Dengue fever is a particular threat to children in areas such as South East Asia
[LONDON] A new candidate vaccine to immunise children against the dengue virus could be created using the measles vaccine.
Researchers have demonstrated that a candidate vaccine is possible using a vector derived from measles vaccine — one of the safest and most effective human vaccines currently used.
In a paper published last week (12 December) in PLoS Neglected Tropical Diseases, the scientists — from the Pasteur Institute and the National Centre of Science Research (CNRS) in France — demonstrated that the construct works successfully in mice, inducing specific immune response to the serotype 1 form of the virus.
The encouraging results mean the researchers will now test a similar candidate vaccine, this time 'tetravalent' — targeting all of the four types of the virus.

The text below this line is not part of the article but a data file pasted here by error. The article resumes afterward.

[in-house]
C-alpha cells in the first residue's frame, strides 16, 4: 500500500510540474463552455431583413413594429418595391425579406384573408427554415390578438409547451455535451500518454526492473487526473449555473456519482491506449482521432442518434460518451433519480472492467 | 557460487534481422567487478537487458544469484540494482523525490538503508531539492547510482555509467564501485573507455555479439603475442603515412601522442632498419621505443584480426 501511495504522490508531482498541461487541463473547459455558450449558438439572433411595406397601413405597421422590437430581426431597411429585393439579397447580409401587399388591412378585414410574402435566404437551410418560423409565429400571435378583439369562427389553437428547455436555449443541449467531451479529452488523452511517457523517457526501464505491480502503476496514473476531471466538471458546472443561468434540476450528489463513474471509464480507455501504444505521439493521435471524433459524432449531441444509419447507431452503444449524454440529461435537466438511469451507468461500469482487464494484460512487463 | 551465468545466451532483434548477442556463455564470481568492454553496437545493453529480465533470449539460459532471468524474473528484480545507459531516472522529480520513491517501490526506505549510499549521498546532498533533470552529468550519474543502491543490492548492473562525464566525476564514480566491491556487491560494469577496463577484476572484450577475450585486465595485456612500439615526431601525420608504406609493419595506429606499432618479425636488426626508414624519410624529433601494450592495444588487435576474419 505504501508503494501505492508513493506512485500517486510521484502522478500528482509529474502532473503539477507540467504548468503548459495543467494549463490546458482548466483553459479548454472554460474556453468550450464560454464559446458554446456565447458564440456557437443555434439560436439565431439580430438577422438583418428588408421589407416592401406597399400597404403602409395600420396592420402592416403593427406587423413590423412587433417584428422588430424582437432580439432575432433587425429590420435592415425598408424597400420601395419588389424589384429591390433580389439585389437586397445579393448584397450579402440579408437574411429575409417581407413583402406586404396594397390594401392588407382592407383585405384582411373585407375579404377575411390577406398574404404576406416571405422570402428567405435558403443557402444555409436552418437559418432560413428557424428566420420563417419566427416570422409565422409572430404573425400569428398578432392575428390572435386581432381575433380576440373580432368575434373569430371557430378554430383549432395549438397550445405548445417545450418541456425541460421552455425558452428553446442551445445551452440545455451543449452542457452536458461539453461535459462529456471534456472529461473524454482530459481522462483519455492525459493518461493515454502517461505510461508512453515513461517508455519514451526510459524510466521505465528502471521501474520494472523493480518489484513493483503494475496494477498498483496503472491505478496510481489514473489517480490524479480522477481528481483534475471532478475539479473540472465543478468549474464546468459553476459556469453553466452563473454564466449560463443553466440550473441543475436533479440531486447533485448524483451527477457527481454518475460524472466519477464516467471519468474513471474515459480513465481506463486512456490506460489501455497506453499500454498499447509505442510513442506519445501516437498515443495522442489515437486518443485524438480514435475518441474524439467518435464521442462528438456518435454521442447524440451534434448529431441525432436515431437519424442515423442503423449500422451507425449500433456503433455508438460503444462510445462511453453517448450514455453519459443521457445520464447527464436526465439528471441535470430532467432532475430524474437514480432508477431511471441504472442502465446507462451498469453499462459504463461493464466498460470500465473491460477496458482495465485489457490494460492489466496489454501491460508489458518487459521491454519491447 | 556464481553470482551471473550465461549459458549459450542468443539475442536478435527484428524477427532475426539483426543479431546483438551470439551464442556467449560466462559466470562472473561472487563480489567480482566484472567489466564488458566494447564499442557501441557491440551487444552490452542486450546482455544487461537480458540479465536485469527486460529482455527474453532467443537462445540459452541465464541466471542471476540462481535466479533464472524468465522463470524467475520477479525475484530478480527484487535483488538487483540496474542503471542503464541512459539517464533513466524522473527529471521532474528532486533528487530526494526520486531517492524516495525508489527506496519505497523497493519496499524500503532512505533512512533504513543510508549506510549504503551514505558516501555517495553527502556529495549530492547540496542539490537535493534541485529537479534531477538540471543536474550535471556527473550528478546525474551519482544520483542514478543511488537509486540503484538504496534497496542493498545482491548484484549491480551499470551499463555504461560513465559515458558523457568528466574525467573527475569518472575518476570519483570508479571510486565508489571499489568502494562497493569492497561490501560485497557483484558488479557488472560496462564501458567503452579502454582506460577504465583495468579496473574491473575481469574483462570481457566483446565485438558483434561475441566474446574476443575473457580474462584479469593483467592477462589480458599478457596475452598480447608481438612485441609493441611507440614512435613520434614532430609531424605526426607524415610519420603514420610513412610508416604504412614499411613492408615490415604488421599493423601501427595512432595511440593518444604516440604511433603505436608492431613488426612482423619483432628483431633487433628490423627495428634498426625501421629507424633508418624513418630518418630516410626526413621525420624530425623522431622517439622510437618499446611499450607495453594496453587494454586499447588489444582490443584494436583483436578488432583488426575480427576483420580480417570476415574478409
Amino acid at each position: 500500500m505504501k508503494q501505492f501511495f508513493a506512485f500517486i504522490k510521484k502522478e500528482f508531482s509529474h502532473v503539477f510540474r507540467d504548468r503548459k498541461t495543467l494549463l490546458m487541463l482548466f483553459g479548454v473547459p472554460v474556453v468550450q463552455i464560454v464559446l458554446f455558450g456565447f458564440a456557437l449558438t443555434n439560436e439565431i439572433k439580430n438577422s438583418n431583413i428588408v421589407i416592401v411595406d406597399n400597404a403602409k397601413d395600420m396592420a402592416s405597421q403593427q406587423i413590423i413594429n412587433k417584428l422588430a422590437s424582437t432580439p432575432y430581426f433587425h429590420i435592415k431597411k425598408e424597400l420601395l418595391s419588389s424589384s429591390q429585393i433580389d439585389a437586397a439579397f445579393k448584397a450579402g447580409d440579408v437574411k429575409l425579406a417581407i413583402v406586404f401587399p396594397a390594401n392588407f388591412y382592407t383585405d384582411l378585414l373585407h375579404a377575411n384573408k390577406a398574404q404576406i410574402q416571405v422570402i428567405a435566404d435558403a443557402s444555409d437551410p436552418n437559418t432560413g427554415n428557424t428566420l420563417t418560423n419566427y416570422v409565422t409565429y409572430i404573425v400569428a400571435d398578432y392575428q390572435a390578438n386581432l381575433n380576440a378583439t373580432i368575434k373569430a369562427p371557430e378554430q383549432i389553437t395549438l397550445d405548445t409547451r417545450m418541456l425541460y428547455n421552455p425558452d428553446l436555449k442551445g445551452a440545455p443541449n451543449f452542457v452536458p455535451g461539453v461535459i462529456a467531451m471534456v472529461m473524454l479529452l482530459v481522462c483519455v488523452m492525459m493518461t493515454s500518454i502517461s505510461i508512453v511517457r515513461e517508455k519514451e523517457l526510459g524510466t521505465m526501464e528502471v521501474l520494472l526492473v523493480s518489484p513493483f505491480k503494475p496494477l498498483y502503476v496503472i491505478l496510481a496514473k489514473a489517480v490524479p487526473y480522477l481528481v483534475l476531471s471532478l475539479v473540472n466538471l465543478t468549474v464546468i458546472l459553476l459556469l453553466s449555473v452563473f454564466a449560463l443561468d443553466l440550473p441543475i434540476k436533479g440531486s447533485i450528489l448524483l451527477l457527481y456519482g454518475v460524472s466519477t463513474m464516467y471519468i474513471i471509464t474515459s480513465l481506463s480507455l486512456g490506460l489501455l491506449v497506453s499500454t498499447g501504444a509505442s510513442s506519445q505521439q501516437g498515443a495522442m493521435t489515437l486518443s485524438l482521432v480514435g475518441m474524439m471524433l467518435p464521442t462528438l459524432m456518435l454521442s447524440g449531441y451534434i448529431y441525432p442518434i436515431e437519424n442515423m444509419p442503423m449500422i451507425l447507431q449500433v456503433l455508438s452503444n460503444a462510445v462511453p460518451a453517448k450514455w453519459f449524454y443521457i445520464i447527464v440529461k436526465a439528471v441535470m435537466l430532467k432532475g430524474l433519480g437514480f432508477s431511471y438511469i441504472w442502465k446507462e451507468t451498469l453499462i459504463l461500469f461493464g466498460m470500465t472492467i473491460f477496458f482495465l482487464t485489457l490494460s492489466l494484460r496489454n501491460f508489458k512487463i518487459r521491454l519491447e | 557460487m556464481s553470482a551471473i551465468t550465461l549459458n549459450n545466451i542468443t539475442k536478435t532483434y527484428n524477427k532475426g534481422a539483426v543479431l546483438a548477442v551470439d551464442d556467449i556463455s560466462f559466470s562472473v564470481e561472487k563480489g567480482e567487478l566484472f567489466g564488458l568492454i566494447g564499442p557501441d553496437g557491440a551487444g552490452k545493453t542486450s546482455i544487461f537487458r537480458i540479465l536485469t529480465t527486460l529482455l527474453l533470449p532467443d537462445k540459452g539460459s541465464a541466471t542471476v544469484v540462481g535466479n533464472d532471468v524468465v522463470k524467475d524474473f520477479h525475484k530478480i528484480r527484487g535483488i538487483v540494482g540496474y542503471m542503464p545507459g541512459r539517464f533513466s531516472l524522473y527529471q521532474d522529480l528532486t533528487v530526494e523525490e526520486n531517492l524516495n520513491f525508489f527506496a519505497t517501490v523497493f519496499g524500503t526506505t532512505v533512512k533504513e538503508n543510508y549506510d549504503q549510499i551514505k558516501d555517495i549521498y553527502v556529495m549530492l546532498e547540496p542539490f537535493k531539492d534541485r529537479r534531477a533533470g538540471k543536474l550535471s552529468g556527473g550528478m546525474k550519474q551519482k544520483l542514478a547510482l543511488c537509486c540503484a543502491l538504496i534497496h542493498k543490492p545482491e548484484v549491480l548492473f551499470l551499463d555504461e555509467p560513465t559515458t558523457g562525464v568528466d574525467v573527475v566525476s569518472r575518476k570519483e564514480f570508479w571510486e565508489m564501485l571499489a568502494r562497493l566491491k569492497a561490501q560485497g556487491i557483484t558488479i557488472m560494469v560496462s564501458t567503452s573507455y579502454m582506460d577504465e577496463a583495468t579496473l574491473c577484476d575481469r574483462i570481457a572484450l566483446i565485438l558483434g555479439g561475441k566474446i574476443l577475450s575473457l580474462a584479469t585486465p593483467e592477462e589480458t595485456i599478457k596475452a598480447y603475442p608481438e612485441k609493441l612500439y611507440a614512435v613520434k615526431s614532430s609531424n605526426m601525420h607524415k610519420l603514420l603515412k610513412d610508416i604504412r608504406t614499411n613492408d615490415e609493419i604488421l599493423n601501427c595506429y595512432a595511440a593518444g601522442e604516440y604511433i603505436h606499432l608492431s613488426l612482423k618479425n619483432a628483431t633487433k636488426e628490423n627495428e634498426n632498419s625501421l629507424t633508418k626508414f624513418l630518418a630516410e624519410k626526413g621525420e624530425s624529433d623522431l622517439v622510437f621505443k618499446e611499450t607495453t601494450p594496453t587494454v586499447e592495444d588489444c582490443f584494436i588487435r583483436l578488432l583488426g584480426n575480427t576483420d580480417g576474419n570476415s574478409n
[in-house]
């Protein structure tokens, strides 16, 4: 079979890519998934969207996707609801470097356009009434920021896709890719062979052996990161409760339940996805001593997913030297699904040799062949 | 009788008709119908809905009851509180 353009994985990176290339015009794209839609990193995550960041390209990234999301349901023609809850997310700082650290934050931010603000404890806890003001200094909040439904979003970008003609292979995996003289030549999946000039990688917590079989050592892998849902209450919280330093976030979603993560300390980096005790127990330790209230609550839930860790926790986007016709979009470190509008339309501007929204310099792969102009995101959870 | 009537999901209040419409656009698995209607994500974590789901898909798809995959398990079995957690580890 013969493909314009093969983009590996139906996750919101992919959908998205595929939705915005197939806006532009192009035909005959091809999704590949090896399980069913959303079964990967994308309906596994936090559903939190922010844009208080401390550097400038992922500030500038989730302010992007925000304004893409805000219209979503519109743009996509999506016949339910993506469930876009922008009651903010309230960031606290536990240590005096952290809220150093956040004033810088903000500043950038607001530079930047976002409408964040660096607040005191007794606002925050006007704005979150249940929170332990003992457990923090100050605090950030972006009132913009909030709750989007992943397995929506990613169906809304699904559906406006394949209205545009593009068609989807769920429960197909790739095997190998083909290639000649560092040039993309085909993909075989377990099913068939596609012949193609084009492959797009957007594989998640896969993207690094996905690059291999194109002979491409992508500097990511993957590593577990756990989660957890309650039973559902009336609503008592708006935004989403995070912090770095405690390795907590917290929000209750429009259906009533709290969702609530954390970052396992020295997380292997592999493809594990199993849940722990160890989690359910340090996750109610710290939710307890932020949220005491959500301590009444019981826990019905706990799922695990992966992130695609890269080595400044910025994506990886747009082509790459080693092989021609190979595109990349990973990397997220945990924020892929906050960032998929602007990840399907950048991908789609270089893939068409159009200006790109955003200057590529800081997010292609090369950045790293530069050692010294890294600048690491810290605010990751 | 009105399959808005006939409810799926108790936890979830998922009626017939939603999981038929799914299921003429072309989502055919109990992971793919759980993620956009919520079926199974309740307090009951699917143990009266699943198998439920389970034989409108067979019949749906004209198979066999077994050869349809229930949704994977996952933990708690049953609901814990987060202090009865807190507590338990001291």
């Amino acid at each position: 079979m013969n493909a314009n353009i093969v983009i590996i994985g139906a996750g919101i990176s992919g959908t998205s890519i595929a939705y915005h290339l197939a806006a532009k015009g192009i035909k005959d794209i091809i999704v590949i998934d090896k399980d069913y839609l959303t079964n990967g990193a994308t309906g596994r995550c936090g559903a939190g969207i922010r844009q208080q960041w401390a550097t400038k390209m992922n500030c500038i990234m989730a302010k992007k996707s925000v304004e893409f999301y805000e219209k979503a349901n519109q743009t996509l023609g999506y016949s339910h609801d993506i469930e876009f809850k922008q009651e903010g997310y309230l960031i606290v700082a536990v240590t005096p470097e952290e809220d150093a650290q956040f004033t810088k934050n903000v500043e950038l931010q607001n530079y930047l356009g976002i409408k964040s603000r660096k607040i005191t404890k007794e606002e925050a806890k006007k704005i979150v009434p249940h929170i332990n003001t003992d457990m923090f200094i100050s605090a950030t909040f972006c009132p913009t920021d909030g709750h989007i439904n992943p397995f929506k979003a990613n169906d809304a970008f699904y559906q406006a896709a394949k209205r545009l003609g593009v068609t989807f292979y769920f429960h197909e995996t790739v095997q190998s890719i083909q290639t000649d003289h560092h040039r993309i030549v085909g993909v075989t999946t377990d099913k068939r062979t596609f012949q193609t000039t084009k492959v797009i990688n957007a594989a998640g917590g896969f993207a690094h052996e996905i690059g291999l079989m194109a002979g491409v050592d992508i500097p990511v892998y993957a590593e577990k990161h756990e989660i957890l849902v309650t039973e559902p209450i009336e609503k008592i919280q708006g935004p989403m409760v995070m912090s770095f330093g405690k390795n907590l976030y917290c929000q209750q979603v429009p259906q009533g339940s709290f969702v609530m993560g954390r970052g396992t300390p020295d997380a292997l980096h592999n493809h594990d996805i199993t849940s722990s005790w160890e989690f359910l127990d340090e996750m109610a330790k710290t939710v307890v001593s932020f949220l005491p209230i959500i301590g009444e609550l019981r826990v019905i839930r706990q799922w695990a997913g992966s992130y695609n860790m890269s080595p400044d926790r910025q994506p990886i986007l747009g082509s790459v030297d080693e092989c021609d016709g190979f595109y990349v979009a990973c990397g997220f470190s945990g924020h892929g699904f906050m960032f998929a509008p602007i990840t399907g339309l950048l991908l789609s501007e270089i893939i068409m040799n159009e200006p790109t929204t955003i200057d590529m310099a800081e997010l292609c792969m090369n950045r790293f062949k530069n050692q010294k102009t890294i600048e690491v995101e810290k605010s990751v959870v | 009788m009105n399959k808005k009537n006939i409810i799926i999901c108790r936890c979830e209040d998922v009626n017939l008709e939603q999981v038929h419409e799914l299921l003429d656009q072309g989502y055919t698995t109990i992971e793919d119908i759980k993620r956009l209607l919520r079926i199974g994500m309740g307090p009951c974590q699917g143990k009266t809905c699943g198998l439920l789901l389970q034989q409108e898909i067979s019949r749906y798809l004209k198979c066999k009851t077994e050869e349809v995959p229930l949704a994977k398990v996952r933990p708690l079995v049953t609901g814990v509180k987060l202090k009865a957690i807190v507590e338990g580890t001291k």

"We are now performing repetition of the experiments and evaluation of the effects of the vaccine in vitro on human dendritic cells," says Frédéric Tangy, director of research at CNRS and head of the Viral Genomics and Vaccination laboratory at the Pasteur Institute.
"The next step will be to confirm these results in macaque [monkeys], the standard model for dengue evaluation before human clinical trials."
The researchers have been working with the measles vector for several years.
"We chose dengue as a target [for this project] because dengue vaccine needs to be administered early to children, as does measles vaccine. After more than 30 years of measles vaccination, this vaccine has proven its safety and efficacy," said Tangy.
He says they hope to create a combined vaccine to immunise simultaneously against measles and dengue — a particularly attractive option for areas such as South East Asia and South America, where both diseases threaten children every year.
Dengue fever is endemic in more than 100 countries in Africa, the Americas, South East Asia and the Western Pacific. The WHO estimates there may be 50 million cases of dengue infection worldwide every year.
Reference: PLoS Neglected Tropical Diseases doi 10.1371/journal.pntd.0000096 (2007)
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